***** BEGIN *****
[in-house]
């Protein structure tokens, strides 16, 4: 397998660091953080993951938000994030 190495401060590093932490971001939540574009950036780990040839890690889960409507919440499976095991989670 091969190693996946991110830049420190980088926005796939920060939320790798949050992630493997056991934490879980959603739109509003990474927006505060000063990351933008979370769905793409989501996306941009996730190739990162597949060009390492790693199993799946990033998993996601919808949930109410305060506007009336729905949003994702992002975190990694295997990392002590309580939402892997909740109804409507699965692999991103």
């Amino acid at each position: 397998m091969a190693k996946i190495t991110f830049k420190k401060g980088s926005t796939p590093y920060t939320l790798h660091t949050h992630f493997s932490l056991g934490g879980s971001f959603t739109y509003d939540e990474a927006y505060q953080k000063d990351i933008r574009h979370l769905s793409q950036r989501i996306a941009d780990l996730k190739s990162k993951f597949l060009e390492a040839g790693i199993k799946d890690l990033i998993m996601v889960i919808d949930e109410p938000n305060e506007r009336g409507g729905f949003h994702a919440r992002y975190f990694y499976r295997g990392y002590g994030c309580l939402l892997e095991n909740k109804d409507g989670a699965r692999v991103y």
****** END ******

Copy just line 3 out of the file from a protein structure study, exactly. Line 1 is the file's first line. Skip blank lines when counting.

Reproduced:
């Amino acid at each position: 397998m091969a190693k996946i190495t991110f830049k420190k401060g980088s926005t796939p590093y920060t939320l790798h660091t949050h992630f493997s932490l056991g934490g879980s971001f959603t739109y509003d939540e990474a927006y505060q953080k000063d990351i933008r574009h979370l769905s793409q950036r989501i996306a941009d780990l996730k190739s990162k993951f597949l060009e390492a040839g790693i199993k799946d890690l990033i998993m996601v889960i919808d949930e109410p938000n305060e506007r009336g409507g729905f949003h994702a919440r992002y975190f990694y499976r295997g990392y002590g994030c309580l939402l892997e095991n909740k109804d409507g989670a699965r692999v991103y």